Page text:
Kids’ Quick Look:
- Look at the pictures and consider the questions.
- Read Background Information sections to learn more.
Sḵwx̱wú7mesh Úxwumixw is the Indigenous name for the English term Squamish Nation.
CLICK ON IMAGES TO ENLARGE
Group of Sḵwx̱wú7mesh men at Eslha7án̓ (Mission Reserve), with newly-made canoe, circa 1912.
Image 1: Group of Sḵwx̱wú7mesh (Squamish) Men
- How many tools can you find in this picture and what might these have been used for?
- Why was this picture taken? Was this an important event?
- Do Sḵwx̱wú7mesh people today use canoes? If so, for what purpose?
This image shows Dan Kí7ḵes, ‘Old’ Julian, Willie Baker, and Steven Antone making a new dugout canoe. Canoeing was important to First Nations peoples. Canoes linked villages and provided access to local resources such as berry patches, bulrushes and clam-digging sites. These carvers are following the long-standing tradition of canoe making. Today, racing canoes are widely used in competitions.
Image 2: St. Paul’s Church
- What events might have been held in this building?
- Do you know if this church is still used today? What might the existence of a church say about the Sḵwx̱wú7mesh (Squamish) community?
- What evidence of modern conveniences can you see?
This church is located on the north side of Burrard Inlet at Eslha7án̓ (the Squamish Nation Mission Reserve). It was founded in 1884 and is the oldest Catholic Church in the Vancouver region. It originally had only one spire, but a second spire was added when the Church was re-dedicated, as St. Paul’s Catholic Church, in 1909.
St. Paul’s Church plays a significant role in the lives of the Sḵwx̱wú7mesh stelmexw (Squamish people) on the North Shore. As early as 1863, Oblate Fathers set-up a missionary reserve on the north shore of the Burrard Inlet. Under the leadership of Father Fouquet and Chief Snat, a mission church was first built there in 1868. (Lascelles, Thomas A. Mission on the Inlet, 1984).
Sḵwx̱wú7mesh Chief Joe Capilano and delegation of Coast Salish leaders on North Vancouver ferry wharf, May 1908. Elliot and Baglow photo. NVMA 2575
Image 3 : Delegation of Salish Leaders
- How many blankets can you see? How many head dresses? How many European style hats?
- Why do you think the photographer took this photo?
In August 1906, Sahp-luk (Chief Joe Capilano) and other Coast Salish leaders went to England to petition King Edward VII about Indigenous land rights and the needs of BC’s First Nations communities. Two years later, in 1908, a second, larger delegation (shown here) went to Ottawa to speak with Prime Minister Sir Wilfrid Laurier. Sḵwx̱wú7mesh delegates wore traditional woven blankets for this important event.
Sḵwx̱wú7mesh Chief Joe Capilano is fifth from left (with robe over his arm). William Nahanee, Sr. is at the far right. The photo was taken in May 1908 on North Vancouver’s ferry wharf which was at the foot of Lonsdale Avenue.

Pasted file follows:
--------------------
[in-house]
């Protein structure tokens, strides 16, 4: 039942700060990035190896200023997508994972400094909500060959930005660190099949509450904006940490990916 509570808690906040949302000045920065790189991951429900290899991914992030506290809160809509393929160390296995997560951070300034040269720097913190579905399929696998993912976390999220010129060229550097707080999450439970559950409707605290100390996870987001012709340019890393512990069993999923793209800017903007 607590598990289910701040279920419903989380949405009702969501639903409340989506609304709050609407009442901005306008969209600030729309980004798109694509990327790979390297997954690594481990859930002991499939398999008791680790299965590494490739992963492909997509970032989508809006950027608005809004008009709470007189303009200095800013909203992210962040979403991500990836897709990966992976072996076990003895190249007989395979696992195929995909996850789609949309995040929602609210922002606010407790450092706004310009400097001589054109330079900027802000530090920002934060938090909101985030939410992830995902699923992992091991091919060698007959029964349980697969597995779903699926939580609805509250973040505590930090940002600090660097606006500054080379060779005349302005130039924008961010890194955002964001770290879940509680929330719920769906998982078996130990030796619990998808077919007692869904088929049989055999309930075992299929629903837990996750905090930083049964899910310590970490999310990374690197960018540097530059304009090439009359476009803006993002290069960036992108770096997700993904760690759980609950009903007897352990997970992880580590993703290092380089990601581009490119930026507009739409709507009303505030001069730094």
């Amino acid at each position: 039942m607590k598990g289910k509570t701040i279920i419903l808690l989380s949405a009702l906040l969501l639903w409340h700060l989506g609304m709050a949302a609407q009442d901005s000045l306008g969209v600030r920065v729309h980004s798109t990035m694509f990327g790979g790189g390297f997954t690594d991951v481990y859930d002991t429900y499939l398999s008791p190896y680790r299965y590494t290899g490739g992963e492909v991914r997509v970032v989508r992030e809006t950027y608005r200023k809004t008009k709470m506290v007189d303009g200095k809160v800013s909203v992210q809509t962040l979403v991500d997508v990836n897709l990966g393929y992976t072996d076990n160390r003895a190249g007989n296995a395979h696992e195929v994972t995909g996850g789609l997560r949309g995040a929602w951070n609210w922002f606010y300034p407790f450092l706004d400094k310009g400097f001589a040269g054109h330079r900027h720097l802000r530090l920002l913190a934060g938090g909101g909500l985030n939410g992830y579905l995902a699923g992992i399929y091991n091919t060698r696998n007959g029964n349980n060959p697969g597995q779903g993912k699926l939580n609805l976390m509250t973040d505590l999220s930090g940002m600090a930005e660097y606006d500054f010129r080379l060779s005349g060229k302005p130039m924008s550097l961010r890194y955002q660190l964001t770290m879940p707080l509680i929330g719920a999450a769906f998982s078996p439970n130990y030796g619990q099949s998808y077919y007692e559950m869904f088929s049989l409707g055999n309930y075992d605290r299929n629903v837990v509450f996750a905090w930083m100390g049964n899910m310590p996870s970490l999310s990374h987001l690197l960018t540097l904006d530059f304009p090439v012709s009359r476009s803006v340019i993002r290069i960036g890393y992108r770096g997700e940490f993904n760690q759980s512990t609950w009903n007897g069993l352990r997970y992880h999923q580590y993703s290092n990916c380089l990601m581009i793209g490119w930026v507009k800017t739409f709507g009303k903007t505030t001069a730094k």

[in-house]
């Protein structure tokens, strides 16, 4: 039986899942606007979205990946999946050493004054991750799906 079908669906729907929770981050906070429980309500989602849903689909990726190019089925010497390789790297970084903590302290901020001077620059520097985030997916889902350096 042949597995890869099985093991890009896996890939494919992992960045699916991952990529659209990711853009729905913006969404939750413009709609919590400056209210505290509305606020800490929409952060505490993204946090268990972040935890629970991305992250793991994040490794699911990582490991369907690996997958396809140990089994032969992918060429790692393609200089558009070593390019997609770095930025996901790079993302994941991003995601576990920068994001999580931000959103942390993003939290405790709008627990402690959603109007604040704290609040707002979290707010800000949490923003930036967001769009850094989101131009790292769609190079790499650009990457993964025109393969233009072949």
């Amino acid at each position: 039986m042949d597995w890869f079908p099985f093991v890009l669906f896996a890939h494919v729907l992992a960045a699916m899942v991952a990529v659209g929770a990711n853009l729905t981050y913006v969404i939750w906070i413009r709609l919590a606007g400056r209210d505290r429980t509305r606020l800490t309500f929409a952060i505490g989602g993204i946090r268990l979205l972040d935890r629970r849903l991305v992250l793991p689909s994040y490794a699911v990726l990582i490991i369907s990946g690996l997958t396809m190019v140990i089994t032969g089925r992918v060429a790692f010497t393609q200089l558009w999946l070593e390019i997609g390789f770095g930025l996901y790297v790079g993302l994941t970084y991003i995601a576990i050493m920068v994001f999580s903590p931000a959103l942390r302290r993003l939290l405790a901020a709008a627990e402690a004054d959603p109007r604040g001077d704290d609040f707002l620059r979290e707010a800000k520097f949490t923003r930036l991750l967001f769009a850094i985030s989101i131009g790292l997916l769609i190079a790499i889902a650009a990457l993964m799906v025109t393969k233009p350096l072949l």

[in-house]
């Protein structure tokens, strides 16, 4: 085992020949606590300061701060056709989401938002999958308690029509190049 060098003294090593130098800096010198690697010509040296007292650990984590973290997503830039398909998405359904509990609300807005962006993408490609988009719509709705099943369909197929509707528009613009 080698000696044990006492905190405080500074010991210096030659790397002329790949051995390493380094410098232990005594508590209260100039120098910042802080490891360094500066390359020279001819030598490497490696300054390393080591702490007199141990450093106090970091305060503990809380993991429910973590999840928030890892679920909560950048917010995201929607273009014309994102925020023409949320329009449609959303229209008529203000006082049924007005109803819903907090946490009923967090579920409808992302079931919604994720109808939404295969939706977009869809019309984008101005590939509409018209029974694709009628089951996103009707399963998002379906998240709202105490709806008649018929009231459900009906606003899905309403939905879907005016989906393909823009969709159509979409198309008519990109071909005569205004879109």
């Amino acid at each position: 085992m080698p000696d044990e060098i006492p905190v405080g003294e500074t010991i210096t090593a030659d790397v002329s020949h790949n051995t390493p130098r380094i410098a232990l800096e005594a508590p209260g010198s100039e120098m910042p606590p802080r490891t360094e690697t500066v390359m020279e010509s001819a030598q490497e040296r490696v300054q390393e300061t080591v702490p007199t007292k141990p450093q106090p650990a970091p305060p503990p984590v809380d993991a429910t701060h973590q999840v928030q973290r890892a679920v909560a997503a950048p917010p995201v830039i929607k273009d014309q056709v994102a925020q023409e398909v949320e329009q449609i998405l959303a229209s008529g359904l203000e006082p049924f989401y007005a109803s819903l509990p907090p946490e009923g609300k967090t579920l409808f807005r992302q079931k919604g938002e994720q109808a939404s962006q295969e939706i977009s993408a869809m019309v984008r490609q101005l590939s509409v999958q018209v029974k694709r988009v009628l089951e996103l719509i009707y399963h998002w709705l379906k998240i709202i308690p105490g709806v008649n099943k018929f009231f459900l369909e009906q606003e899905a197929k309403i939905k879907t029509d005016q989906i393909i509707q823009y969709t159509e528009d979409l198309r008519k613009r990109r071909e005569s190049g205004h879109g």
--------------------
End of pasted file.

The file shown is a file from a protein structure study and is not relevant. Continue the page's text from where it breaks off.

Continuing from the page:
Image 4: Squamish Indian Band Orchestra*
- Is this a brass band? How do you know?
- Are these traditional Indigenous instruments?
- Why are most of the musicians wearing non-Squamish headdresses? Find out more.
This photo, taken in front of the stands at Mahon Park (North Vancouver), shares an early view of the next generation of leadership. Along with men who were, or would become, political representatives [Chief Mathias, Simon Baker, Tim Moody, and Moses Joseph] are the young men who became part of the workforce in the lumber industry, waterfront and fisheries.
* Official name of the orchestra. Use of the word “Indian” is no longer considered culturally appropriate.
Image 5: Sḵwx̱wú7mesh (Squamish) Welcome Figure
- What is this?
- Where can we see Skwxwú7mesh carvings today?
- What does this carving represent?
The Sḵwx̱wú7mesh, unlike many Northwest Coast Indigenous Peoples, traditionally did not carve totem poles. Historically, their large carvings included house and mortuary posts. Today though there are many artists carving monumental crests and story poles. Some are called welcome poles or figures.
Sḵwx̱wú7mesh Elders note that a welcome figure, called W’axayus, once stood on the Sḵwx̱wú7mesh reserve at Pukwayusem, near Brackendale (at the junction of the Squamish and Cheakamus Rivers). It welcomed the annual salmon run.
Commemorating Amalgamation, 1923. Photograph taken outside the Department of Indian Affairs building. NVMA 4835
Image 6: Commemorating Amalgamation
- What tells us that this is an important occasion?
- Why was this picture taken?
- What is amalgamation?
The Sḵwx̱wú7mesh Úxwumixw (Squamish Nation) has existed and thrived within its traditional territory since time immemorial. In July 1923, 16 villages joined together to form the Squamish Band. This group photo marks the federal government’s recognition of that event and highlights the close family ties of Sḵwx̱wú7mesh stelmexw (Squamish people) – who can trace their ancestry to one or more of these Chiefs and leaders.
Ceremony celebrating the erection of a totem pole at Cates Wharf, 1948.
North Shore Graphic Arts photo. NVMA 953
Image 7: Totem Pole at Cate’s Wharf